FIJI'S CHAUDHRY CALLS FOR MORE RESPONSIBLE JOURNALISM

PACIFIC ISLANDS NEWS ASSOCIATION 1999 Convention Suva, Fiji Islands October 8, 1999

FIJI'S PM CHAUDHRY CALLS FOR MORE RESPONSIBLE JOURNALISM

SUVA, Fiji Islands (October 8, 1999 - PINA Nius Online)---Fiji's Prime Minister Mahendra Chaudhry has called on delegates from throughout the Pacific Islands region attending the 1999 Pacific Islands News Association (PINA) convention in the Fiji capital, Suva, to practice more responsible journalism.

Delivering the convention's official opening speech Friday, Chaudhry gave his views on the topic and made references to the conflicts he has had with the media since he became the country’s leader last May.

"We can talk about credibility, which means accuracy, reliability and trust. To be sure, these would be great prizes," he said, but noted that their pursuit would be easier if there was a focus on the larger goal of journalistic character.

Talking about the "pivotal role" of a reporter, he called on the media to enhance training within the profession to achieve a "responsible" and "efficient" press, practicing what he referred to as "public journalism" or "civic journalism."

However, he acknowledged pressures, such as the "conflicting demands of audiences, media owners, political figures, sources and especially the daily pressure of deadlines."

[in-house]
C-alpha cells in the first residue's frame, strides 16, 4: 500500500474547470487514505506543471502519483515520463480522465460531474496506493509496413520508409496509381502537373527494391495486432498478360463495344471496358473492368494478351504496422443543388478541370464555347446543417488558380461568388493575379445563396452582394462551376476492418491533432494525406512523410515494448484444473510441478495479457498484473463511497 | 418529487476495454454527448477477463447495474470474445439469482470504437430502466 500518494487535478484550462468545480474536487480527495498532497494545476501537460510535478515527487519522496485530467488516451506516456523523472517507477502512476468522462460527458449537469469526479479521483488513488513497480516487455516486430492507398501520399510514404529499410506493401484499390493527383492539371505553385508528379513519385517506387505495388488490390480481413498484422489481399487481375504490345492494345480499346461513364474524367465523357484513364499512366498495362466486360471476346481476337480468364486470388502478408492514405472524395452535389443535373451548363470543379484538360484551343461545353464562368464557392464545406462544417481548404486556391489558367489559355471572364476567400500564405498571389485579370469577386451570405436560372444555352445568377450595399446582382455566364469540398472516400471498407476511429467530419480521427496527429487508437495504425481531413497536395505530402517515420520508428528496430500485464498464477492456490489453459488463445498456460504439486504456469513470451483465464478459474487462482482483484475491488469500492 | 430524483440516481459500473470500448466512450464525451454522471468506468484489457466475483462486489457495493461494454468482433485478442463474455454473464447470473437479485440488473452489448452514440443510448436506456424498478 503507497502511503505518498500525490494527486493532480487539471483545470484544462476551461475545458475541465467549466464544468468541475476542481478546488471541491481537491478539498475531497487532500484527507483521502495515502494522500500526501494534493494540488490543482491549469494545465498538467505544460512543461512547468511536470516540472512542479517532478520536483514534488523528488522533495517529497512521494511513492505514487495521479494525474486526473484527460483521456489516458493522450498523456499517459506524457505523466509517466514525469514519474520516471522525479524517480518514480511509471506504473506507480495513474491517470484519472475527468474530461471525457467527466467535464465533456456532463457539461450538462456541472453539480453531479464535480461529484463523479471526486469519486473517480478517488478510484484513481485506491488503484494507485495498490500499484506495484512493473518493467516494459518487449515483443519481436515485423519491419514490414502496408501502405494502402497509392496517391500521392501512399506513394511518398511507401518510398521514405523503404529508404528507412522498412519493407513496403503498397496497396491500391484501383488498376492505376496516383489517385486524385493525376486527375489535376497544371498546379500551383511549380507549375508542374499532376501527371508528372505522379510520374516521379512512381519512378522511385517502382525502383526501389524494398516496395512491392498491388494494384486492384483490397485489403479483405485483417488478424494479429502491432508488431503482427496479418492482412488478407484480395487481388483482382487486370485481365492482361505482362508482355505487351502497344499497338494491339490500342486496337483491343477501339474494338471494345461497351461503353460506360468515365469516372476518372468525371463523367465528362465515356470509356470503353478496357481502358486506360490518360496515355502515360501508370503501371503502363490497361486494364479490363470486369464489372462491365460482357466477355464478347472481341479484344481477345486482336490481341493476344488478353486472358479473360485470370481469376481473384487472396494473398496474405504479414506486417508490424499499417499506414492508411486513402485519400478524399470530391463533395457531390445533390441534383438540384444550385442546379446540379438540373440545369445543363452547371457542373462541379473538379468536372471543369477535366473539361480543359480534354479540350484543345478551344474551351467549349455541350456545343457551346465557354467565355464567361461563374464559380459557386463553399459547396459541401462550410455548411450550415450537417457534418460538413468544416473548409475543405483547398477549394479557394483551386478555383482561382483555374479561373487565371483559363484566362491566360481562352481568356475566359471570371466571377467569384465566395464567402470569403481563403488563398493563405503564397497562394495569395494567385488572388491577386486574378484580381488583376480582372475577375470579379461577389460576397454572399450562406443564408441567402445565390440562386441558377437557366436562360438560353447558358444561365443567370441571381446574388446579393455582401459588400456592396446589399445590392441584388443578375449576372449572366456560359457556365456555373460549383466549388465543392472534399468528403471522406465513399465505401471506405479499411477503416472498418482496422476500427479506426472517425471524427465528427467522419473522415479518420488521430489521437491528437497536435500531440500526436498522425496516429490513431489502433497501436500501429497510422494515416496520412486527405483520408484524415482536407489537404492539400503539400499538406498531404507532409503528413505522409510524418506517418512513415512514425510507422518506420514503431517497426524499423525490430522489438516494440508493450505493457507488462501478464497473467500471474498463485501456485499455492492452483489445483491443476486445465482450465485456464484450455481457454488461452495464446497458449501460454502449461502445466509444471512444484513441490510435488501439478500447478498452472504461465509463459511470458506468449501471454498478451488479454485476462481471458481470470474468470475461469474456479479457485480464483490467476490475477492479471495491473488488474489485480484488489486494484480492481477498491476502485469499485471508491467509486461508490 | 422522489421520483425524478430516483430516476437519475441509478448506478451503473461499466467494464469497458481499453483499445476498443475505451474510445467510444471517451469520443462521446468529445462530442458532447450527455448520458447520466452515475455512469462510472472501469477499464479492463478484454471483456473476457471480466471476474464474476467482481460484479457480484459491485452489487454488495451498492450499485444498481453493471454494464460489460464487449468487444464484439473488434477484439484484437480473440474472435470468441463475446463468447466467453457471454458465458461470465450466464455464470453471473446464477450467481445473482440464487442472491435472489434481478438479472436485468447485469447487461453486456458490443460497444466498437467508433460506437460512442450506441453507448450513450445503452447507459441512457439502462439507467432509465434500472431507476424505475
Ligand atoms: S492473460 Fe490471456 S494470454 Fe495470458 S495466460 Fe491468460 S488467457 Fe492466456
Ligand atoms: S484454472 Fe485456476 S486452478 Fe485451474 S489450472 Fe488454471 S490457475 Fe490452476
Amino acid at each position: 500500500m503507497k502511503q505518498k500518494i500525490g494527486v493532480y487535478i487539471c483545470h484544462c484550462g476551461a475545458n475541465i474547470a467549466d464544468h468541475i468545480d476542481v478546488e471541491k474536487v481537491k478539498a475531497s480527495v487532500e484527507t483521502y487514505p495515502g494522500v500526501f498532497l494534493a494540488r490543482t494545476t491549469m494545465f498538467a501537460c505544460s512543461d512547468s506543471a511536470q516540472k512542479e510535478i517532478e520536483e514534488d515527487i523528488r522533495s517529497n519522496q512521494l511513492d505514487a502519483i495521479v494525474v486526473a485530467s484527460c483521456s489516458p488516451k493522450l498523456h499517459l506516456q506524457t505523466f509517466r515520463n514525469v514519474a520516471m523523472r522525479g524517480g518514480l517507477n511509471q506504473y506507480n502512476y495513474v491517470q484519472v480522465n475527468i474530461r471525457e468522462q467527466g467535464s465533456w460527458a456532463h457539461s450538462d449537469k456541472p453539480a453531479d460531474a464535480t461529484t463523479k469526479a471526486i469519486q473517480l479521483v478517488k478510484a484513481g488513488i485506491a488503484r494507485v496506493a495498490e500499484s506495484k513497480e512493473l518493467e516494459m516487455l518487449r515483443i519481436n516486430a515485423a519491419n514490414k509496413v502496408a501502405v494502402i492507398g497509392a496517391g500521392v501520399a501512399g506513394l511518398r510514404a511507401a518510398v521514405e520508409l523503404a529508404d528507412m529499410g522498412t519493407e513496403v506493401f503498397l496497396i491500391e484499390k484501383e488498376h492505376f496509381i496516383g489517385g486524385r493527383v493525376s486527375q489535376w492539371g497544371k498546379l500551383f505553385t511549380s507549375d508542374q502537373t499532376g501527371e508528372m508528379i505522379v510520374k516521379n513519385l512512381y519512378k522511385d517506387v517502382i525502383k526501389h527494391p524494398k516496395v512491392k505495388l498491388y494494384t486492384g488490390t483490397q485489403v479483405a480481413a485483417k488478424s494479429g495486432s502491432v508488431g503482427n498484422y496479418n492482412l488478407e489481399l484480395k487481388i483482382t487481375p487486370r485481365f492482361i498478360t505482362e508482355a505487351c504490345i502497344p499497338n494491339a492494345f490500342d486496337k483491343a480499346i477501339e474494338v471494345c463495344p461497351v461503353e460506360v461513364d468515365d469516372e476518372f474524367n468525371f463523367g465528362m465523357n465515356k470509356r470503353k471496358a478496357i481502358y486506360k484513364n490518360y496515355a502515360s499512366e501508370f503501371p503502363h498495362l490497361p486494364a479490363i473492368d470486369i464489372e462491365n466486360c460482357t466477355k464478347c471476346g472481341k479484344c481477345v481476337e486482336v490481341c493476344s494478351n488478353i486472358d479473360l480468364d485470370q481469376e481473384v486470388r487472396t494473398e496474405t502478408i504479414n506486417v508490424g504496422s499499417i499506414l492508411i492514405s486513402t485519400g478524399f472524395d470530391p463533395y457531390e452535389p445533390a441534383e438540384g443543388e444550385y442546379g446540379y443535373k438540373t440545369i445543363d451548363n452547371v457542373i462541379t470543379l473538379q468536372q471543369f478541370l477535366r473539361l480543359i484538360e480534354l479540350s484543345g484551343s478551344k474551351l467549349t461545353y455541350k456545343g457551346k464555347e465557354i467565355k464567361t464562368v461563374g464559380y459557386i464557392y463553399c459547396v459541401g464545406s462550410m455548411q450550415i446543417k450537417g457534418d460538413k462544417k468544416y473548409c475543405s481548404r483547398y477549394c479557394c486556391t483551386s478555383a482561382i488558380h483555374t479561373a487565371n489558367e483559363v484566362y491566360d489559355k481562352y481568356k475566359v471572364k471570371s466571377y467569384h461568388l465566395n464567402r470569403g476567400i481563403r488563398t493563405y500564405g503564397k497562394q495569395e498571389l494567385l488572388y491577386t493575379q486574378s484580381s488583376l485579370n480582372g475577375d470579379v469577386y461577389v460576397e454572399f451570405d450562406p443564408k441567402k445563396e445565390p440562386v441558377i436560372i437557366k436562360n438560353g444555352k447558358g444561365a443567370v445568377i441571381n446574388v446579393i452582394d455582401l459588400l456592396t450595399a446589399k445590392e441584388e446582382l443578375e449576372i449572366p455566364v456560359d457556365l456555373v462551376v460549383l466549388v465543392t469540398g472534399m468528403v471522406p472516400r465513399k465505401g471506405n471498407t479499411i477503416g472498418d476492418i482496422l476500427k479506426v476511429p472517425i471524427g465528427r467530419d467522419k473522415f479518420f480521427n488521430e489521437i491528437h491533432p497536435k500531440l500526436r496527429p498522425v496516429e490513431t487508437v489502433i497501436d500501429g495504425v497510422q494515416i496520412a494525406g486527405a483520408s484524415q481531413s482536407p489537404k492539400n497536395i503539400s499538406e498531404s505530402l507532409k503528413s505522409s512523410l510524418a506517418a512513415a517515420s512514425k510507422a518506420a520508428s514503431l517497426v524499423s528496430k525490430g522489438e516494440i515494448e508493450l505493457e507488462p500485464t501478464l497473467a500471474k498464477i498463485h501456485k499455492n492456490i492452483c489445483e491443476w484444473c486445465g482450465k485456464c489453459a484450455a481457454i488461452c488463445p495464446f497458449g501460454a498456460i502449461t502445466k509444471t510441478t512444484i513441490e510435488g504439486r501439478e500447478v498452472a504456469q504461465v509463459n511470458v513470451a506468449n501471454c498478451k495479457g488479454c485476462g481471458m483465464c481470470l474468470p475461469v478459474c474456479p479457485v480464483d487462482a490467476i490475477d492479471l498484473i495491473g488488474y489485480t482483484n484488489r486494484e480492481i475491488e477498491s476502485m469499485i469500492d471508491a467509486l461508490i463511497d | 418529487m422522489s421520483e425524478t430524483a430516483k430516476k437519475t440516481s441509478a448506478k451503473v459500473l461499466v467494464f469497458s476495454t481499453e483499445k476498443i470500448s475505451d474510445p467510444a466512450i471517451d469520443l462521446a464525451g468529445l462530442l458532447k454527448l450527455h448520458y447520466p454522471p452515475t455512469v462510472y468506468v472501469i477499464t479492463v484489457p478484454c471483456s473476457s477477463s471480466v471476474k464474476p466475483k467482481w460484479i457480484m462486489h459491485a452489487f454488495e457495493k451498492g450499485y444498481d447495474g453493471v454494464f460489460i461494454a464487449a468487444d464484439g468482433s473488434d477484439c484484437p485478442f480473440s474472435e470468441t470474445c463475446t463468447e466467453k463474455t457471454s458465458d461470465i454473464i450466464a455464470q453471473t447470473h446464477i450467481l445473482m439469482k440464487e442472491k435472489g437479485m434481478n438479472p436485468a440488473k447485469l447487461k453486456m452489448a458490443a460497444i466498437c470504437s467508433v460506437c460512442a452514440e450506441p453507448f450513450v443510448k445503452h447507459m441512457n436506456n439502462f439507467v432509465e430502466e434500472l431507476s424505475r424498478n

"A monster is to be fed whether or not the food is ready. Finally, a feeding frenzy takes over. . . . Another trend is to boost flagging circulation and ratings. The first casualty is the truth.

"Add to that, the comparatively thin credentials of the journalist as a maker of professional judgments. Many are fresh out of school with no advanced training and with no particular expertise in most of the subjects explored in the news. Yet they project themselves as prima donnas basking in the glory of frequent by-lines and credits."

Chaudhry also made reference to his feelings towards media reports against him.

"Here in my own country, Fiji, a recent disturbing trend has been what I perceive to be particular reporters and media outlets persistently sensationalizing issues as if to deliberately embarrass or destabilize my government -- all this in the name of media freedom."